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Re: File handles - there must be a better way

by stephen (Priest)
on May 13, 2013 at 19:13 UTC ( #1033338=note: print w/ replies, xml ) Need Help??


in reply to File handles - there must be a better way

Leaving hundreds of filehandles open is probably a bad idea. I'm assuming that you're leaving them open in order to read them line-by-line. However, there are more scalable ways of doing that.

You can get the current position of the file read buffer with:

my $file_pos = tell($fh);

And you can go to that file position with:

seek($fh, $file_pos, 0);

If you keep track of your position in each file, you can open one file at a time and still read through hundreds of files line-by-line. For example, here's a code snippet that reads through and prints out a cross-section of a bunch of different files, but still only opens one file at a time:

#!env perl use strict; use warnings; our @Files = @ARGV; MAIN: { # A table storing each active filename and its # current position my %file_table = (); # Line number for each file we're reading through # (for printout purposes only) my $line_num = 0; # Set up our file table to point everything to 0 foreach my $file (@Files) { $file_table{$file} = 0; } # Keep printing each line so long as at least one file # has stuff to print while ( scalar keys %file_table ) { # Keep track of line numbers $line_num++; # Open each file, seek to last read position, # read a line, then note the next position foreach my $file ( sort keys %file_table ) { open( my $fh, '<', $file ) or die "Oops! $!"; seek( $fh, $file_table{$file}, 0 ); my $line = <$fh>; print "$file\t$line_num\t$line\n"; if ( eof $fh ) { delete $file_table{$file}; } else { $file_table{$file} = tell($fh); } close($fh); } } print "All done\n"; }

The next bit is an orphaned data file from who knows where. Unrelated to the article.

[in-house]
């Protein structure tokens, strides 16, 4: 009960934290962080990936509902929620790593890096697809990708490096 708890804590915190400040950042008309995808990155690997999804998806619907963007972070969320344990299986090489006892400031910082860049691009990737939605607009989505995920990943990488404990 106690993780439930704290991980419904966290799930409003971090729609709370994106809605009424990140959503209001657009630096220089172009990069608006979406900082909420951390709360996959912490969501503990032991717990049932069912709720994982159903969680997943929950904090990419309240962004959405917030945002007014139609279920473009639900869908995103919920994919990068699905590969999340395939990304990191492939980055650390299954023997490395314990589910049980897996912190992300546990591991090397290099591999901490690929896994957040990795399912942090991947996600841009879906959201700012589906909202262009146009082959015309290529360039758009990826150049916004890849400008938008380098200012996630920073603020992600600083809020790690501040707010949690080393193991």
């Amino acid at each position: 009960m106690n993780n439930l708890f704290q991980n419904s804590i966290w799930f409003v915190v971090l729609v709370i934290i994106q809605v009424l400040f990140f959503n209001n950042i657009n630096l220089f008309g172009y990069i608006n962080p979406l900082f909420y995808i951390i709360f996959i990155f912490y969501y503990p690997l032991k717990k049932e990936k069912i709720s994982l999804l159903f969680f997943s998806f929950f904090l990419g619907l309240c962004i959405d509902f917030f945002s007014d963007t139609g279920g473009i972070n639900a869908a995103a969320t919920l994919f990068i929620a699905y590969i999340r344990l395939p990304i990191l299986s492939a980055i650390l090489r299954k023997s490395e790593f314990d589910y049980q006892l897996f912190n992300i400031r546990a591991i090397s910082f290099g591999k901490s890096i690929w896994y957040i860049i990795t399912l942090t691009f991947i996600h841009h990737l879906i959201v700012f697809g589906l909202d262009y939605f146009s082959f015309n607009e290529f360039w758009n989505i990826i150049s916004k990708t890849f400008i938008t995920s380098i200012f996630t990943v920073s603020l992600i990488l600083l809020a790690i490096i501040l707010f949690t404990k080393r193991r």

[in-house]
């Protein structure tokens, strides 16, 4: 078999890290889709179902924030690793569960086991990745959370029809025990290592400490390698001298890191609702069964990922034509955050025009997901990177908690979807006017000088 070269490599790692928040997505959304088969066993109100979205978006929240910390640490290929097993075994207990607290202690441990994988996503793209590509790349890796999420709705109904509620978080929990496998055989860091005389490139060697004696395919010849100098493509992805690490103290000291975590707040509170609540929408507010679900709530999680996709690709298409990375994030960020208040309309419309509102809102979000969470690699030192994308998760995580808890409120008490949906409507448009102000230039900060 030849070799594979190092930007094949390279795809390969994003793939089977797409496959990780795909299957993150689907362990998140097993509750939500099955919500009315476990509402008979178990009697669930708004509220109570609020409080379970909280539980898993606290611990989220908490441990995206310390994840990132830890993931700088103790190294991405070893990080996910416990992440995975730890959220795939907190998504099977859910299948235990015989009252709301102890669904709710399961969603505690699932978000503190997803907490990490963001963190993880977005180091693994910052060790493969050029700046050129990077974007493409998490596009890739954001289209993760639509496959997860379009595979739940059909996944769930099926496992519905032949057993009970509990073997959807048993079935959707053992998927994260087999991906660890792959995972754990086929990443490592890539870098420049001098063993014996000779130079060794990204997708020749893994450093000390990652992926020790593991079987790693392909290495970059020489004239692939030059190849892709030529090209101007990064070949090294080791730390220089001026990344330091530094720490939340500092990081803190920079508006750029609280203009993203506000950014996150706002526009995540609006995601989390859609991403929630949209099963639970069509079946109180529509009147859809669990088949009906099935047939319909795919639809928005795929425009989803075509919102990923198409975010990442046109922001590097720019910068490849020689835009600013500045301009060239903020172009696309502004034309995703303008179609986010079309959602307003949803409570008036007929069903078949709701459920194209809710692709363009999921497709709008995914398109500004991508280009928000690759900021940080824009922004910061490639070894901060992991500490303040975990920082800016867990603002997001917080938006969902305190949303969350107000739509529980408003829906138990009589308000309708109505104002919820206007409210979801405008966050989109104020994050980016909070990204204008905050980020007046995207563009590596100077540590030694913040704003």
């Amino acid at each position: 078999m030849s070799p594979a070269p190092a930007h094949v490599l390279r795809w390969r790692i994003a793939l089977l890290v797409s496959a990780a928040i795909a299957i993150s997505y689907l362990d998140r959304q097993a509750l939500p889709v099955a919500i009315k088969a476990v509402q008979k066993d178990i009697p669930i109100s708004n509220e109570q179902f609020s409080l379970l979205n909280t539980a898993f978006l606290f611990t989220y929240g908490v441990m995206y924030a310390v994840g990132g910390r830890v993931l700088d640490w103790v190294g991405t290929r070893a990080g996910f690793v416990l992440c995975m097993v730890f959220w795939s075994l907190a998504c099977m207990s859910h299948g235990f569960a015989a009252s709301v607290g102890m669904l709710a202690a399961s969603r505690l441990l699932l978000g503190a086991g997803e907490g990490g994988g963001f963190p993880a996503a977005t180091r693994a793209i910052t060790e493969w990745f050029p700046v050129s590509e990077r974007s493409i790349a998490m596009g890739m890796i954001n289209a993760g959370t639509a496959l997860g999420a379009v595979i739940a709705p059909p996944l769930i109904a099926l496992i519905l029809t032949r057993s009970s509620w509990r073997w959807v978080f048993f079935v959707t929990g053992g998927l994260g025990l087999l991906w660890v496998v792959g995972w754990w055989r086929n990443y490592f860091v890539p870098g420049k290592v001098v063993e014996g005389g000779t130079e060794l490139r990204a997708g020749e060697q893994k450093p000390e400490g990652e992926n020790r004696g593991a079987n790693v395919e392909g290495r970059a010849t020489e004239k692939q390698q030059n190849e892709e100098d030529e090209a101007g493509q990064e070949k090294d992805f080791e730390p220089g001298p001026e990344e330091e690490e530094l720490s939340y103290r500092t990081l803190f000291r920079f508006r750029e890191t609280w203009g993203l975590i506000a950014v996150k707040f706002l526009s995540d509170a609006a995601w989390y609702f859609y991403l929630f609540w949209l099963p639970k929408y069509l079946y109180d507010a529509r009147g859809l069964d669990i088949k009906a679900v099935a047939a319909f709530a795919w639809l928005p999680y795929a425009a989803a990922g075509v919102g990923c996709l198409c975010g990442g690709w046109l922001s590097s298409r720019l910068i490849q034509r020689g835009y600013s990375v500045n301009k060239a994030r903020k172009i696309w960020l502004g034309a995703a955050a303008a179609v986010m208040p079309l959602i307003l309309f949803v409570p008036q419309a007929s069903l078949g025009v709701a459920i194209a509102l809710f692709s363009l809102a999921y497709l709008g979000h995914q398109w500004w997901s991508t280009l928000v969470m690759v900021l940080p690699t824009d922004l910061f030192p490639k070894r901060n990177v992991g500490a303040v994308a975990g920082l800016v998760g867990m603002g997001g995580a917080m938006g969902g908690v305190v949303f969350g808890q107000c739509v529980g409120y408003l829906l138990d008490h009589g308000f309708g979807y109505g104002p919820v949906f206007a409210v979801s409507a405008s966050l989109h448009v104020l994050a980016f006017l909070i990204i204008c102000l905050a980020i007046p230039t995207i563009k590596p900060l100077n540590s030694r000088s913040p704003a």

stephen


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Re^2: File handles - there must be a better way
by sundialsvc4 (Abbot) on May 14, 2013 at 02:16 UTC

    Great ideas here, Stephen.   And the same general line of reasoning certainly could be modified in many ways.   For example, one could pre-read and then buffer a few lines from each file, replenishing each buffer on an as-needed basis as the program proceeds.   This would give fairly efficient access to “the next few lines in each file” without too much burden, and it would scale.   You could introduce the concept of “bookmarking” your present position in any given file, then “reading ahead” in search of what you are looking for, knowing that you can “fall back” to the bookmarked point.   And so on.   All of which wizardry can be generally concealed from most of the rest of the programming.

    There are definite limits on the number of file-handles that an operating system can be expected to allow any application to have open at one time, and those limits are often rather small ... in theory and/or in practice.   I tend to design on the assumption of “maybe, a few dozen.”

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